1.3.5 Ways to reduce spending

From: Financial Consumer Agency of Canada

How to curb unnecessary spending

Reduce temptation with these tips:

  • Set aside the money you can afford each week for miscellaneous spending, and spend only that. When it's gone, wait until next week before spending more.
  • Go shopping with a list, and stick to it.
  • Avoid trips to shopping malls and online buying sites.
  • Leave credit cards at home. Pay by cash or debit card, so you don't spend money you don't have. (But be aware that if you pay your credit card bills on time and in full, a credit card can be the cheapest method of payment.)
  • Reduce the credit limit on your credit card.
  • Sleep on it and see if you still want it the next day.


Just as it's important to reduce unnecessary spending, it's important not to deprive yourself of everything. Put aside a small amount of money every week for treats. Your treat may be a spa treatment, a weekend getaway or a special item you've had your eye on. If you've saved for these things, you can spend without guilt—and then you'll be less likely to splurge recklessly.

Seven easy ways to reduce your expenses

  1. Do it yourself. For example, wash your own car instead of taking it to a commercial car wash.
  2. Eat at home. Get some simple, tasty recipes you enjoy, and stock up the fridge.
  3. Shop smarter. Look for specials. But don't buy things just because they're on sale.
  4. Eliminate unnecessary bills. For example, if you have club memberships and you don't use them, consider getting rid of them.
  5. Use less energy. Turn lights off. Use less heat or air conditioning when you're sleeping or away from home.
  6. Walk, cycle or use public transit more.
  7. Find cheaper ways to play. Invite friends over for a video night instead of going to a cinema. Meet friends at a bowling alley instead of a restaurant. Have a vacation closer to home. Take advantage of free admission times at museums.

Make your money go further

Reducing unnecessary spending is one way to cut your expenses. There are also ways to get more out of the products and services you do buy. Here are some tips:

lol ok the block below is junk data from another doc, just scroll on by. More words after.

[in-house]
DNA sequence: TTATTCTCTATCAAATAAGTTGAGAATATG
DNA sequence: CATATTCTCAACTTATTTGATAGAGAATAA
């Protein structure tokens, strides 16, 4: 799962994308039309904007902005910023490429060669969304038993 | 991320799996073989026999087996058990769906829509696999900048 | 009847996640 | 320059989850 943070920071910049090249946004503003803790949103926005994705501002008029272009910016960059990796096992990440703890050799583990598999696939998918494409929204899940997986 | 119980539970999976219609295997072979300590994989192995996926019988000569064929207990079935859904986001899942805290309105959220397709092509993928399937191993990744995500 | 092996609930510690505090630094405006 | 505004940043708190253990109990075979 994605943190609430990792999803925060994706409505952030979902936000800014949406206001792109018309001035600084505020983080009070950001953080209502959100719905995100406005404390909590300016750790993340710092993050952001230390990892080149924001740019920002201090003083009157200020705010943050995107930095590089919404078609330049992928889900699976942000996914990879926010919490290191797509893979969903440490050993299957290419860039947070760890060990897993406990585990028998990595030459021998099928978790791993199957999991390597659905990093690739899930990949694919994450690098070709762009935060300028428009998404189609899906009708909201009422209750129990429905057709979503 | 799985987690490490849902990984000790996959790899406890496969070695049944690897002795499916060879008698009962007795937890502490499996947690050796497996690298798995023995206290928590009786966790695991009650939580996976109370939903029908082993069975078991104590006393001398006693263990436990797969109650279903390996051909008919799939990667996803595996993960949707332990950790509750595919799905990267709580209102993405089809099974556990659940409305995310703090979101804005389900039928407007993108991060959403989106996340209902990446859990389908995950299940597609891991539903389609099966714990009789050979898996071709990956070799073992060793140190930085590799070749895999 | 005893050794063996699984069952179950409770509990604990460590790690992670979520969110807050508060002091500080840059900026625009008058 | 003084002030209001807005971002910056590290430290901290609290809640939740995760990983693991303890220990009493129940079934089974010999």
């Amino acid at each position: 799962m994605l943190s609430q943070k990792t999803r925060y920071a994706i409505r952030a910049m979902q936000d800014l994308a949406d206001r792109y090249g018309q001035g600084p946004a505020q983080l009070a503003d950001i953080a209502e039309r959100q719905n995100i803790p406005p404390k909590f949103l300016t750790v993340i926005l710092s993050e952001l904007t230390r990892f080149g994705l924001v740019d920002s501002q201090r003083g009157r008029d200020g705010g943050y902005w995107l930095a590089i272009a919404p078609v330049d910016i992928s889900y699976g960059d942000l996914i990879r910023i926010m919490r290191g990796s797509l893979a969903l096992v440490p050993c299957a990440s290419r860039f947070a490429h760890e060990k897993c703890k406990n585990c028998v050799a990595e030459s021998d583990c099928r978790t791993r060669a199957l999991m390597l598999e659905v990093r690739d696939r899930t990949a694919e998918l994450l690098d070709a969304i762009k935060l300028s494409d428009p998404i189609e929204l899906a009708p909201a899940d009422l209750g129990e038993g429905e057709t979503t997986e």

• Get a better communications package. You can often save by bundling your services for telephone, cell phone, internet and cable. Call your service provider to negotiate the best package.
  • Make sure you have the best package of banking services, at the lowest cost. Contact your financial institution to see if you can get a lower-cost banking package or a lower-interest credit card. Use the Financial Consumer Agency of Canada's tools to find lower-cost bank accounts and credit cards with the features you need.
  • Pay bills on time to avoid late fees, interest and penalties. Check your bills to spot mistakes and overcharges.
  • For many Canadians, a car is a necessary part of everyday life. Next to a home, a car is often among the biggest purchases an individual or a family will make in their lifetime. If you are thinking about buying or leasing a car, it is important to do your research, mak​e a budget and balance your needs with what you can reasonably afford over the long term. Check out the Financial Consumer Agency of Canada page on Financing a car​.
  • It may be cheaper to use public transportation or join a car sharing organization. Find out about what it really costs to own a car. Consider getting rid of your car.​ Check out the real costs of car ownership at the Canadian Automobile Association (CAA) website.
  • Compare the cost of renting vs. buying a home. Calculator available from the Autorité des marchés financiers.
  • Consider forming a money support group with friends or family. In addition to getting discounts through group buying, you can help each other stay on track in reaching your financial goals.
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